Buy[edit][add listing]

Eat[edit][add listing]

There are hearty and cheap menus available upstairs at the municipal market, from about Bs 8. Around the bus terminal, there is an abundance of reasonably-priced eateries. For better food you have to head to La Quiaca. Watch out for restaurants refusing to give prices, they charge a lot more if you don't agree a price beforehand. La Coyote near the bus station down towards the centre is very basic looking but has good prices. A full meal can be had for $48.

Drink[edit][add listing]

Sleep[edit][add listing]

There is an abundance of cheap hostels between the bus terminal and the railway station, so accommodation will not be a problem.

Hotel de Turismo. 140 Argentinian pesos per night (October 2009) is reasonable. The standard is as good as it gets in town, close to shops as the town of La Quiaca is not too big.

Hostal Plaza is a decent, reasonably clean hotel with hot water. It's on the main square, and costs about 150 bolivianos per night for a twin. 135 for a double.

Hotel Centario. 100 Bolivianos per night (January 2015) for a double room with private bathroom. Close to the Bolivian bus station. Just cross the street and take the first right (La Paz street). After 50 to 100 metres you will find this fine hotel. Which is fairly new and well maintained.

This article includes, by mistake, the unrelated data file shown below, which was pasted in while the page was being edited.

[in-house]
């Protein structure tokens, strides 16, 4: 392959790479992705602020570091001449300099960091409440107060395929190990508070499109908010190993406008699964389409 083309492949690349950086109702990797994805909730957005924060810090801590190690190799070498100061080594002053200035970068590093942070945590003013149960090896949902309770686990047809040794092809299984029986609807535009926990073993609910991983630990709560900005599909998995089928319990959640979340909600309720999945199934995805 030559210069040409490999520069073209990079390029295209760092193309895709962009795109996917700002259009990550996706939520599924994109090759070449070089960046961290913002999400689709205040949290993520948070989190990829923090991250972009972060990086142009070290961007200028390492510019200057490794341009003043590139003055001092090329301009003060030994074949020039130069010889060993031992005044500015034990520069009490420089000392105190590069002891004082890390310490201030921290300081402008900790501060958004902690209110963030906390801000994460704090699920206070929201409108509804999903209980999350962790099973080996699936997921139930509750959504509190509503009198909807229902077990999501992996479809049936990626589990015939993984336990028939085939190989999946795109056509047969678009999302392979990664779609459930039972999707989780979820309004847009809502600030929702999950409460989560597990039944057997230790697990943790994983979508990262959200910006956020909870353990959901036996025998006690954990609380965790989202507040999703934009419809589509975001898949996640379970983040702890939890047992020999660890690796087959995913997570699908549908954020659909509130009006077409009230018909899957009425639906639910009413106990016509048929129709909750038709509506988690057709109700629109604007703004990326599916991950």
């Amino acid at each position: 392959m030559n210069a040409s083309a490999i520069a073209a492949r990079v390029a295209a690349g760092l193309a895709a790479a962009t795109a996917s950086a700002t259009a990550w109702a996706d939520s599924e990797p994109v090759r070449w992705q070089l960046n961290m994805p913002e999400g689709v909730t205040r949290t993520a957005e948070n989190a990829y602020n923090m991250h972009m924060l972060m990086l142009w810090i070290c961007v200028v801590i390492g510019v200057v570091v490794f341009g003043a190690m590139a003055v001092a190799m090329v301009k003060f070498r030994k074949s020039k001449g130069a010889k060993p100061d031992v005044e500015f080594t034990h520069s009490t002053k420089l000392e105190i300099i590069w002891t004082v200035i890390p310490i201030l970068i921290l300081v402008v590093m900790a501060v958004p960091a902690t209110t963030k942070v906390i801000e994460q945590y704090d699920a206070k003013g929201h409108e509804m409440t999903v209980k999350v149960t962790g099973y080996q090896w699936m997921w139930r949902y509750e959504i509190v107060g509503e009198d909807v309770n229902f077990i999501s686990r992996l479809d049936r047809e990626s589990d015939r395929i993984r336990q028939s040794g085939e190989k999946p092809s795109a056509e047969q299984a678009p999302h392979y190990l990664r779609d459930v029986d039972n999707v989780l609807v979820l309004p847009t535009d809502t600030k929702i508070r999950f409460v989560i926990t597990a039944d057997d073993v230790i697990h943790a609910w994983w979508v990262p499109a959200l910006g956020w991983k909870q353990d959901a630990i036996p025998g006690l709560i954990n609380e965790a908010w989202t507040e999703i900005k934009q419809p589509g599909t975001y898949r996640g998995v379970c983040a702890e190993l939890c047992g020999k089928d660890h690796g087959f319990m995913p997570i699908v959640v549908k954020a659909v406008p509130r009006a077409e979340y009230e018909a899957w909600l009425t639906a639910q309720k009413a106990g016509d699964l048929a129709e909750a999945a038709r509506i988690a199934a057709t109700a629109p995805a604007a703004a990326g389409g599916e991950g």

Get out[edit]

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Note that there is NO access to wifi in Villazón. There is one Internet cafe that advertises it (on Calle Independencia, a couple of blocks up from the main square), but they claimed it wasn't working when we tried to use it. There are, however, several Internet cafes that charge about 3 BOB an hour. You just can't use your own computer.

There are two ATMs that take foreign cards in Villazón, both on Calle Independencia - one on the Northwest Corner of the square - Banco Unión (beware: it charges 5% on withdrawals) and one that is quite hidden, about 5 meters further up (I don't know if this one charges extra).